Cloverdale?s Sarah Sumpter won the Big West Conference?s cross country championships last Saturday at Riverside. In the 26 years that the Big West has been staging women?s cross country, Sumpter is only the second freshman to win the conference title.
OK, good, so much for the simple stuff. That?s going to be the least complicated paragraph you?ll read for the rest of this column.
But, come on, putting one foot in front of the other, how complicated can that be? Ah, but this is Sarah Sumpter we?re talking about here. If she keeps up her current pace of here-there-nowhere-everywhere, by the time she?s 30 her story will have as many pages as a Manhattan phone book and more plot lines than a Russian novel. There?s at least 30 minutes of a made-for-TV movie already done.
To start? Might as well start with the image, one more vivid.
?It was like I was standing inside a building,? said the CIF?s Division IV 2007 cross country champion, ?and looking outside and seeing all the runners go past me. It was like I was trapped inside the building and couldn?t get out. I can?t really describe the depth of my frustration.?
Ah, I think she did. In the fall of 2008, Sumpter had to watch her UC Davis cross country teammates compete. A freshman, Sumpter had pulled a hip flexor muscle in the late summer and had to stop running. She doesn?t remember how she hurt herself but she?s pretty sure she knows why (like I said, this is complicated).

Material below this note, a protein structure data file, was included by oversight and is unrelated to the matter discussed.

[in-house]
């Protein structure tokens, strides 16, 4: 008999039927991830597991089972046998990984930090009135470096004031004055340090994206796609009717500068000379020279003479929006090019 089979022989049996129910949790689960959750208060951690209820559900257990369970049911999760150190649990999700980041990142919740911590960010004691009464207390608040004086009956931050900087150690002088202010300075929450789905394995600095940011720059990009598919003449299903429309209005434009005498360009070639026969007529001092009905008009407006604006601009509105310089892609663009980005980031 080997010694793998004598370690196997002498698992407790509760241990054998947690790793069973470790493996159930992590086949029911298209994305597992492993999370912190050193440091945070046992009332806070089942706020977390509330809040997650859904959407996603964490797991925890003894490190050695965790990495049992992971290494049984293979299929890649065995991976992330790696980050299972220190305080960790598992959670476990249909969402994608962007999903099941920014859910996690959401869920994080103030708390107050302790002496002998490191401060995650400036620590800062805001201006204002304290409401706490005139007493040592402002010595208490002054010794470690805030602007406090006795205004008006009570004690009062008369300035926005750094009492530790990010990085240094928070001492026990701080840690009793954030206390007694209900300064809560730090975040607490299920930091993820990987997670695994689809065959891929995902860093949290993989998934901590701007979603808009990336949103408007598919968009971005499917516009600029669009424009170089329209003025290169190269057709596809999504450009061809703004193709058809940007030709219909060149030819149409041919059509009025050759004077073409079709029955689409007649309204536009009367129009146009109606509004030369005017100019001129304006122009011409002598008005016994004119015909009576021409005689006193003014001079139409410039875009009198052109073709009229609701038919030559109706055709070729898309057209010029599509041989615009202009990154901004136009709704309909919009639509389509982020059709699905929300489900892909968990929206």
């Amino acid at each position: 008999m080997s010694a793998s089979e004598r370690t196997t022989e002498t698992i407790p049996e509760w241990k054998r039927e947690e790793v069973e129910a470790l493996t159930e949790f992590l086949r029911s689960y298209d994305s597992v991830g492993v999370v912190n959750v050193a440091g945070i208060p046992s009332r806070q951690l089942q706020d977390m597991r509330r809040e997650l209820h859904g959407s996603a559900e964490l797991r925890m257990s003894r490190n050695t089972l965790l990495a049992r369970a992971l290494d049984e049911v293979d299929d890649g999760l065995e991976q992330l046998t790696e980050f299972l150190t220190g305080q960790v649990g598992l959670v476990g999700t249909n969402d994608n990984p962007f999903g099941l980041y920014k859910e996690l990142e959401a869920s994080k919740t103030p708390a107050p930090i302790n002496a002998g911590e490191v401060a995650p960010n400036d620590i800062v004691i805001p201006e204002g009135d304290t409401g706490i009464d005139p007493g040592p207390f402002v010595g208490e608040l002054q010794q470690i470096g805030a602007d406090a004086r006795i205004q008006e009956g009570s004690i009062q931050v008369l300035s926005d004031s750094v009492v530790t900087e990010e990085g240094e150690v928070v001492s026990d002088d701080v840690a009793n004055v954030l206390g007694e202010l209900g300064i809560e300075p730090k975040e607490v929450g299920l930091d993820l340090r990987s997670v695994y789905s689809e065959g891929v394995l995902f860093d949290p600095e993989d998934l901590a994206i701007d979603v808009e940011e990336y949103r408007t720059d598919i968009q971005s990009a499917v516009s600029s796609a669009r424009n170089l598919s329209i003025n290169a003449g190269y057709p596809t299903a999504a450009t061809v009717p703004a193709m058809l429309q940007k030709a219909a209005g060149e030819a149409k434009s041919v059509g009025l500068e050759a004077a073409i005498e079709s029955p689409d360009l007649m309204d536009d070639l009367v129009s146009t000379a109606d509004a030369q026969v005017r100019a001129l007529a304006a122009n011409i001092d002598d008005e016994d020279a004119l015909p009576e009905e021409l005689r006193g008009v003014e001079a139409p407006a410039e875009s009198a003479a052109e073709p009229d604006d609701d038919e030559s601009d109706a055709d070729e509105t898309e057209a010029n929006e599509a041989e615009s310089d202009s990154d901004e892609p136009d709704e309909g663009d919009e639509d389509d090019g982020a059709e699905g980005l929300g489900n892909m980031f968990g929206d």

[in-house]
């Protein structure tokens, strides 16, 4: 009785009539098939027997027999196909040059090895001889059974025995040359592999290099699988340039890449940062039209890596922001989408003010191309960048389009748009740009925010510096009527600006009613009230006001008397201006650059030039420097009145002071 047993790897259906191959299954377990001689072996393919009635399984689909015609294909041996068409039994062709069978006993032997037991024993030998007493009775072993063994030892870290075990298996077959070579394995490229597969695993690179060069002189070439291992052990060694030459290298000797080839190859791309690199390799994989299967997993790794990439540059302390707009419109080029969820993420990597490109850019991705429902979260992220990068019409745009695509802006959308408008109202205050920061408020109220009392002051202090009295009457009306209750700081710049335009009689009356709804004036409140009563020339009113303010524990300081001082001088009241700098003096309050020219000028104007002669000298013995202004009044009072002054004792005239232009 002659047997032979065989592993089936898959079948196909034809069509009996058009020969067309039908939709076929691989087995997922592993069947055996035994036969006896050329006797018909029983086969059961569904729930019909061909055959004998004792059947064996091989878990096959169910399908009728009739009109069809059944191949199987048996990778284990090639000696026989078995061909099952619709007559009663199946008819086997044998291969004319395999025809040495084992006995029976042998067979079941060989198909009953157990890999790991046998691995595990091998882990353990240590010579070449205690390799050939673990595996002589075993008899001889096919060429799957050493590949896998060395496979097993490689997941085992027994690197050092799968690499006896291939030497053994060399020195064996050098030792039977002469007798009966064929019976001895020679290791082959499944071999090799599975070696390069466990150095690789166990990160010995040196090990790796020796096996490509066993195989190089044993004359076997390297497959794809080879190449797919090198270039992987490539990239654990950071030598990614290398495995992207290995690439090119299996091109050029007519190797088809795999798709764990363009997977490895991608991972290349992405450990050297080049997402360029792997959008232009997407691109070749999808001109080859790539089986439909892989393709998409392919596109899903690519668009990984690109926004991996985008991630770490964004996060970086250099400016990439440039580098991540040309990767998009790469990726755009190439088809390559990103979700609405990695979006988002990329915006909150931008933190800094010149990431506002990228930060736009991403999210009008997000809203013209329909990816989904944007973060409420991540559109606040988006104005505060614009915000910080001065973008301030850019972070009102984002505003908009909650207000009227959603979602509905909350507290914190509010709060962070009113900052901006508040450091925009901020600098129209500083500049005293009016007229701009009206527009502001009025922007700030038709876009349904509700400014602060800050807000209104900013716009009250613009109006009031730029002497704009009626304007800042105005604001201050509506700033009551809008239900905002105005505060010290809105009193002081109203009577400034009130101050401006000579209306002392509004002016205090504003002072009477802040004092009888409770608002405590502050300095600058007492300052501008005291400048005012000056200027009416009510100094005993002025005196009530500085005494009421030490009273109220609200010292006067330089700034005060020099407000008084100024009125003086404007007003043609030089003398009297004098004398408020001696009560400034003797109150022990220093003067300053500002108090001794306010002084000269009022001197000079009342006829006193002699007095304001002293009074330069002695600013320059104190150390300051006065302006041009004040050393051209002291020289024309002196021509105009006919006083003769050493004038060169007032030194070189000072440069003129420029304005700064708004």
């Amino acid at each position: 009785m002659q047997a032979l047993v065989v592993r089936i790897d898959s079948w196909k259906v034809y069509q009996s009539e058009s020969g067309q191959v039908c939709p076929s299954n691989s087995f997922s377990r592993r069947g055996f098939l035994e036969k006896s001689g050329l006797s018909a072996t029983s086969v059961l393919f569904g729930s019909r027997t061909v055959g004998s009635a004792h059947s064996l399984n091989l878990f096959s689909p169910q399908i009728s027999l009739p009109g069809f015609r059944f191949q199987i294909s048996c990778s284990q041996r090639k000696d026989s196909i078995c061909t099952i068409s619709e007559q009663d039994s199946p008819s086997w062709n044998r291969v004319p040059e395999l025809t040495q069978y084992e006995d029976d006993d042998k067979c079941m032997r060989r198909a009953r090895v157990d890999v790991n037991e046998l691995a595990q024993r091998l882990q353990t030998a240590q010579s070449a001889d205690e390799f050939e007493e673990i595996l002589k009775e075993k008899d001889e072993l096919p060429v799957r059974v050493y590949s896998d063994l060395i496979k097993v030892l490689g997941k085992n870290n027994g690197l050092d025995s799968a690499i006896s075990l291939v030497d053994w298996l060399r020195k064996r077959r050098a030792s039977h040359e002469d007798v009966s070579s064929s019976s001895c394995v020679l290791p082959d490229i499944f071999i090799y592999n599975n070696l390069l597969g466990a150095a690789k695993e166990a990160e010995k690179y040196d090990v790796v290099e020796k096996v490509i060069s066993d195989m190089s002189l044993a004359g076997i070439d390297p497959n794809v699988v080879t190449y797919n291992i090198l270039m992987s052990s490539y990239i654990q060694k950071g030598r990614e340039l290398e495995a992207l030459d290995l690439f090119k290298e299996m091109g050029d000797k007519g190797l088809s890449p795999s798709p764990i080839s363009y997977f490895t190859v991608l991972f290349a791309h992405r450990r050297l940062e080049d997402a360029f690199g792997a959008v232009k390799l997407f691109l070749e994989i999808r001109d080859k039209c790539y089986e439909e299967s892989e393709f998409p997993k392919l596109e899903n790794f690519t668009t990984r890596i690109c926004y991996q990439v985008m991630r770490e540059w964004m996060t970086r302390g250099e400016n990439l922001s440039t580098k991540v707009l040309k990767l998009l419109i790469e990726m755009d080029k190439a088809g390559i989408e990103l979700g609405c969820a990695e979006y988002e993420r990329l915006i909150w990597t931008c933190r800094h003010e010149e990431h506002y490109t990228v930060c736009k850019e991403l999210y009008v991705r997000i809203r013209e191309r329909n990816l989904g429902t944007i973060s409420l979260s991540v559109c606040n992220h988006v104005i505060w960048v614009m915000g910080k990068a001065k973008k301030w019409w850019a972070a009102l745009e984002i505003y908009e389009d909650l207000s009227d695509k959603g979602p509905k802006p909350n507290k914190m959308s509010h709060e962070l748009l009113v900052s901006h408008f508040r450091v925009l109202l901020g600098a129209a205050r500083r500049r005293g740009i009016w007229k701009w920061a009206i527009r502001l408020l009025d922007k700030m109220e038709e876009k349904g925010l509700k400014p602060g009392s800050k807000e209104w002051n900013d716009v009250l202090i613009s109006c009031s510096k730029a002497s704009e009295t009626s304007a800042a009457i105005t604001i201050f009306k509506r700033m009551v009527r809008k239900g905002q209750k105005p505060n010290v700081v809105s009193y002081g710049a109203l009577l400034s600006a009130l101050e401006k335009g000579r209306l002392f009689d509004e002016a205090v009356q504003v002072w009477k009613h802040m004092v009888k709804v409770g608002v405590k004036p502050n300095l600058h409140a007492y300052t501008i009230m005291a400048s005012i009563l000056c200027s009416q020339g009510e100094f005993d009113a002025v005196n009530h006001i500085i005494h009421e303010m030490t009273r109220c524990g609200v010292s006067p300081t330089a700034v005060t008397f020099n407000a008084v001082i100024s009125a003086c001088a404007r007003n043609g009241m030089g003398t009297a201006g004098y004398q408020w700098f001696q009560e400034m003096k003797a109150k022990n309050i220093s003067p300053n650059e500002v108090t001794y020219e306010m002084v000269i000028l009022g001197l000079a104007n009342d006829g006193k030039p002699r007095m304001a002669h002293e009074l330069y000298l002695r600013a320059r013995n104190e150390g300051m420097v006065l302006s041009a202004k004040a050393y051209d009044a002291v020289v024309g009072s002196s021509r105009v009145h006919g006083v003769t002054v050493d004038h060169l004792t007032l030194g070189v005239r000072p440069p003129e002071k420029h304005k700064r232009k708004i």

?I over-trained that (2008) summer,? said Sumpter, who starred for Healdsburg. ?I wanted to show UC Davis that I was worth the scholarship. I wanted to prove to them I was that good.?
Told that riding a stationery bike and swimming would have to be the limit of her exercise for four months, Sumpter became depressed. Running was her life, her ?oxygen? as she once called it.
?I felt ashamed,? said Sumpter. She felt she was letting down her teammates and coaches. ?I had done so well in high school and then to go from the top to the bottom like that, well, I was afraid of what people would say. ?She was a fluke?. Or ?Look what happened to her (because of her eating habits).?
Six months after she won the state cross country title, Sumpter told The Press Democrat she was anorexic and that she needed to change her lifestyle. Her weight had dropped to 92 pounds, down 20 pounds from her preferred weight. She felt sick most of the time. It was courageous for her to admit her eating disorder publicly, in the hopes of helping other female long-distance runners, but she knew tongues would wag. And now that she wasn?t competing for UC Davis, after much pre-arrival ballyhoo, well, the whispering would go, Sarah is starving herself again.
?I definitely knew people would be saying some things,? said Sumpter, now 19. ?But I have gotten past those thoughts. I have moved past that high school dynamic. I know there?s always going to be some people like that.?
Sumpter is nothing if not tenacious. Running 100 miles a week, as was her custom at Healdsburg, is a dramatic example of that. Folding her hand? Not in the cards. Twice a week Sumpter went to a sports psychologist provided by UC Davis. It was an outlet for Sumpter?s anger, frustration and gloominess.